The site is surrounded by the vineyards of the Brauneberger Juffer itself. Its southeastern exposure and vertigo-inducing grade (between 60 and 70%) combine with the shale to create optimal conditions for Riesling to succeed – and very much sub-optimal conditions for people to work the site. Here, too, everything is done by hand. The labour is intensive, difficult, and requires the kind of conviction and skill that tends to come only from experience – and it is getting harder and harder to find the people that can do it. The wines produced must carry the costs of their production, but oh! Such wines! Even though the best wines are not cheap per se, the simple fact remains: Germany continues to offer the best value for fine white wines (particularly those made from Riesling) in the entire world.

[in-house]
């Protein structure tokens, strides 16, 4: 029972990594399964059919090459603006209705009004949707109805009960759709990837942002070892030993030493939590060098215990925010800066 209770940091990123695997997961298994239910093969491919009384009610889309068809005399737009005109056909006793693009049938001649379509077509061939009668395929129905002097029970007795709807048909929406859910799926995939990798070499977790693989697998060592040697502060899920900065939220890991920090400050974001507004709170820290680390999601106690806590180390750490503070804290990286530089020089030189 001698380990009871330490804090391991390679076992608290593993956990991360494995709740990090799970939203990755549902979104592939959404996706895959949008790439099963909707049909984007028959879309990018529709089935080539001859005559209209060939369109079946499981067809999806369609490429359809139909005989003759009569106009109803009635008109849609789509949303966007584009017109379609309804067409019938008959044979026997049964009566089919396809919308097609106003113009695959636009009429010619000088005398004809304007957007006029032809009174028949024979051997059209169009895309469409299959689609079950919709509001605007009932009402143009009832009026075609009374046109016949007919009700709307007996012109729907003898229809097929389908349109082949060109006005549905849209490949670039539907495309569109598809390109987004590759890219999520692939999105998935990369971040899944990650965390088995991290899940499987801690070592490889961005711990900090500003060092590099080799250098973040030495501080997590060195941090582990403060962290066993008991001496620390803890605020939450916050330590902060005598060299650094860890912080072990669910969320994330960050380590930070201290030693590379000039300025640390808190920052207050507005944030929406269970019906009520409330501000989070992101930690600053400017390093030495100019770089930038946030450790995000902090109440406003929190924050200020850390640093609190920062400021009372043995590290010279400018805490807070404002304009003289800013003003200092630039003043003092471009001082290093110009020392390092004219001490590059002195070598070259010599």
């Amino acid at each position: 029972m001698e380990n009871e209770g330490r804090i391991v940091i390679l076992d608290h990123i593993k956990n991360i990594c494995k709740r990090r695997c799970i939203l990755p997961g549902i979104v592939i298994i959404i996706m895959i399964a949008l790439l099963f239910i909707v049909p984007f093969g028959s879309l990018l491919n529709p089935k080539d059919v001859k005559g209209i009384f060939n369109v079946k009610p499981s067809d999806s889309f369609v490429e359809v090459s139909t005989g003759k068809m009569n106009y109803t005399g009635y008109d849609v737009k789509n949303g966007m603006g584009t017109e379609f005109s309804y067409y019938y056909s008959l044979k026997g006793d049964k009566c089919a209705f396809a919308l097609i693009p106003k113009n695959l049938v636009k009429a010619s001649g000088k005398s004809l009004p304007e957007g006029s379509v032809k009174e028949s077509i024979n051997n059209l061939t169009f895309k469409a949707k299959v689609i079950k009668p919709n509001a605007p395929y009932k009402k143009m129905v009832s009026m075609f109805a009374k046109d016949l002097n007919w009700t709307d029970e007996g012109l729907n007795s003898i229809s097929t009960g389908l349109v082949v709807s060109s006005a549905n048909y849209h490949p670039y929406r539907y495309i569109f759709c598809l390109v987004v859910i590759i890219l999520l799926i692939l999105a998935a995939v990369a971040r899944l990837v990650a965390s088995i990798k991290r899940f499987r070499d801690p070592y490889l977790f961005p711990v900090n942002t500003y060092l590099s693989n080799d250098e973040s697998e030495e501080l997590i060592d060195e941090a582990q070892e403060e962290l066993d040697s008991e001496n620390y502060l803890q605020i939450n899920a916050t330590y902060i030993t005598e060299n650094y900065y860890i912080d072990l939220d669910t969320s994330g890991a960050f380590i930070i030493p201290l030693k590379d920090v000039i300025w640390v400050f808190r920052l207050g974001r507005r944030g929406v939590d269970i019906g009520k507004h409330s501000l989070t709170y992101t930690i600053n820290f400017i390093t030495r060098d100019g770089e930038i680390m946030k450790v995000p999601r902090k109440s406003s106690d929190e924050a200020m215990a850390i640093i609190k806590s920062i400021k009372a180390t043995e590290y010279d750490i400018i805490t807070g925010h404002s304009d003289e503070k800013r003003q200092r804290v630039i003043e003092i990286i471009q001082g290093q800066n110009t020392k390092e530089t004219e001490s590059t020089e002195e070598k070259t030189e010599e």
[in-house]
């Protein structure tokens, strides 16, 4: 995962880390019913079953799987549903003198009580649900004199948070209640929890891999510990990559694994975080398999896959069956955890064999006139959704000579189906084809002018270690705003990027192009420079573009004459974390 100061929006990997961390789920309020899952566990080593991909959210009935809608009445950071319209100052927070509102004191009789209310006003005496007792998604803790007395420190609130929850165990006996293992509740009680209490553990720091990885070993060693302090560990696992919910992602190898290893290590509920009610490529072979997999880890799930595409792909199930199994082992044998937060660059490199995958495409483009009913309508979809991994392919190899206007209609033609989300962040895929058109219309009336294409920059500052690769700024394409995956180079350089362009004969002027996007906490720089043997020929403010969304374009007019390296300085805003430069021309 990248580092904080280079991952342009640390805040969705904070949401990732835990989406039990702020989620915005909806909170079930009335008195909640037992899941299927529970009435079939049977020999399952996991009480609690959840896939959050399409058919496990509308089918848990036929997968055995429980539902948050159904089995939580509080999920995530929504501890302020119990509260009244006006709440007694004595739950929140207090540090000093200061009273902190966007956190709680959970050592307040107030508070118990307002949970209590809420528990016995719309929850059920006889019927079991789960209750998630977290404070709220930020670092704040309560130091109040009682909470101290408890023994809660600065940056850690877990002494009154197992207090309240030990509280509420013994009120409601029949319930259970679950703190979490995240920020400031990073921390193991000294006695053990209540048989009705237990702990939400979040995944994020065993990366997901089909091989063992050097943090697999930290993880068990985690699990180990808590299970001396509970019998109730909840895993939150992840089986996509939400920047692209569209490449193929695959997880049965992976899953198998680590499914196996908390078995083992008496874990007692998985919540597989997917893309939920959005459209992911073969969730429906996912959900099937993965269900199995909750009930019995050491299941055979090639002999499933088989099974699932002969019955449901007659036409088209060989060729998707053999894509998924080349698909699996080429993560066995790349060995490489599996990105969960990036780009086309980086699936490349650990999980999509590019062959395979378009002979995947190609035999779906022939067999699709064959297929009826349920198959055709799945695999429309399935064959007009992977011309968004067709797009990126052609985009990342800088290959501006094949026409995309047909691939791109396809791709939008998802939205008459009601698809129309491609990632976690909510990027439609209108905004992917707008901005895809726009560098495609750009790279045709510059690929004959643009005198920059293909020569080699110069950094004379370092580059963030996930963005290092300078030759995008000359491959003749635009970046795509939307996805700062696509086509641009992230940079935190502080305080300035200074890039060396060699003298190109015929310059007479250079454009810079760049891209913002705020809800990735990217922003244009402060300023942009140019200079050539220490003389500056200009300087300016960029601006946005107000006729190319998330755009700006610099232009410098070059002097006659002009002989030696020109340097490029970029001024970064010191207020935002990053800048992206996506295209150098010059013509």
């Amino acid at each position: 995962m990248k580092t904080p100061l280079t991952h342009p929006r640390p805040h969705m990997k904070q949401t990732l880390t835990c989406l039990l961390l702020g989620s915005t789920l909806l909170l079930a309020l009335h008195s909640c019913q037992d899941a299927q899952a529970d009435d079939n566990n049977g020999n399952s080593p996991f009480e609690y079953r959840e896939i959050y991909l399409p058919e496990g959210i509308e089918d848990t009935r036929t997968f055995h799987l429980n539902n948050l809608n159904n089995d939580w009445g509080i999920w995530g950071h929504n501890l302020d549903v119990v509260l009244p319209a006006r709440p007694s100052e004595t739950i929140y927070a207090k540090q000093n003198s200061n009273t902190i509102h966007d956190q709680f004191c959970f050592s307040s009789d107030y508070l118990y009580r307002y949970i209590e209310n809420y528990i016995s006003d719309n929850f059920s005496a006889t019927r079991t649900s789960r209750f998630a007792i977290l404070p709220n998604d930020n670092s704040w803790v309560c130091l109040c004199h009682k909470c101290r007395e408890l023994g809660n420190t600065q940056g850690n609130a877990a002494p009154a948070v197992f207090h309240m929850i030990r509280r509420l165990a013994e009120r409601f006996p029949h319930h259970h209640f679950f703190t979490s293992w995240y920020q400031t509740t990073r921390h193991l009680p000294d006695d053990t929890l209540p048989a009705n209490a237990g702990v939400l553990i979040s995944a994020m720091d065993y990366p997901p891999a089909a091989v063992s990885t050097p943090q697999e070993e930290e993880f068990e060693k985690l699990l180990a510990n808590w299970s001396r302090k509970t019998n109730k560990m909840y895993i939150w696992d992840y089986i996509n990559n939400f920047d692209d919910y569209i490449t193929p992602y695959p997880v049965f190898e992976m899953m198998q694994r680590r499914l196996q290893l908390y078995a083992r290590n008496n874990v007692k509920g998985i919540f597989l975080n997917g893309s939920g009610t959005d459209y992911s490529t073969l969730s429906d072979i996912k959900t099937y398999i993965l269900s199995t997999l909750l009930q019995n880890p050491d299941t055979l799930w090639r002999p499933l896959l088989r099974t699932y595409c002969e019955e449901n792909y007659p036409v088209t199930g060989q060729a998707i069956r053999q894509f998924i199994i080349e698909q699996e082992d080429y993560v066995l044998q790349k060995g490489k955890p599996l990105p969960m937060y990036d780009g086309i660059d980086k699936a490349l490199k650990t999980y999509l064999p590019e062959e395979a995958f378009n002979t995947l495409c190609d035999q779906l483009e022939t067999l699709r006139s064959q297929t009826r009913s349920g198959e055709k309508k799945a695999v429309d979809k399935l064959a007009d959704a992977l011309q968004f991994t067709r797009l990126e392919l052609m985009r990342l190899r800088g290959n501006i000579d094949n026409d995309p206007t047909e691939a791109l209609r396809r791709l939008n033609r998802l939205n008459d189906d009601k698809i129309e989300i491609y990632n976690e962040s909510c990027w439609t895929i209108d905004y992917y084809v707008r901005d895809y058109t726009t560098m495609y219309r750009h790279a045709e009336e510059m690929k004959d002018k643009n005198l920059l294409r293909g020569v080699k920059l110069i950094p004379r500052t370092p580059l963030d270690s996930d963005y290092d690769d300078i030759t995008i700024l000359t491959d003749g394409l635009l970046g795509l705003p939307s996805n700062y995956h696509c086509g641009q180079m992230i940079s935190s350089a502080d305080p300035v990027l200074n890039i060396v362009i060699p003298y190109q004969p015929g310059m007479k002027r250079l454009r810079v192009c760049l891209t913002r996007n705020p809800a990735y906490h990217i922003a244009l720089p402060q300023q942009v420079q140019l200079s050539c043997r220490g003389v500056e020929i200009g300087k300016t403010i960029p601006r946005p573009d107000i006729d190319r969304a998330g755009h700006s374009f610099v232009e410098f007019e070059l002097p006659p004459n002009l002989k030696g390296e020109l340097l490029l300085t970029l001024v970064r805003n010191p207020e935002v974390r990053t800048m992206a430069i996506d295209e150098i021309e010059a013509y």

A Bit of History
It is not a recent phenomenon that this particular spot has been producing superb wines. The Romans had already recognized the site as exceptional; a winery dating from Roman times has been excavated at the foot of the Juffer-Sonnenuhr site. Napoleon, apparently, also had reason to be a fan, as the vineyard site classification commissioned by him in 1804 awarded the first class exclusively to wines from Brauneberg.
What’s in a Name?
How the current name of the site came about depends on who you want to believe. Literally translated, “Juffer” means something akin to “spinster” or “maiden”, depending on how insulting you want to be. “Sonnenuhr” simply means “sundial”, which is probably easy to understand, given the microclimate of the site. There are two stories that lay claim to the origins of the name. Both are true stories, so choose whichever one suits you.
First: the Brauneberger Juffer used to belong to the Franciscan Convent in Filzen, which is now one of the neighbouring villages to Brauneberg. The so-called “grey sisters” of the order were called “Juffern” (which also means “virgin”) by the people in the area after the dissolution of the convent following the French Revolution.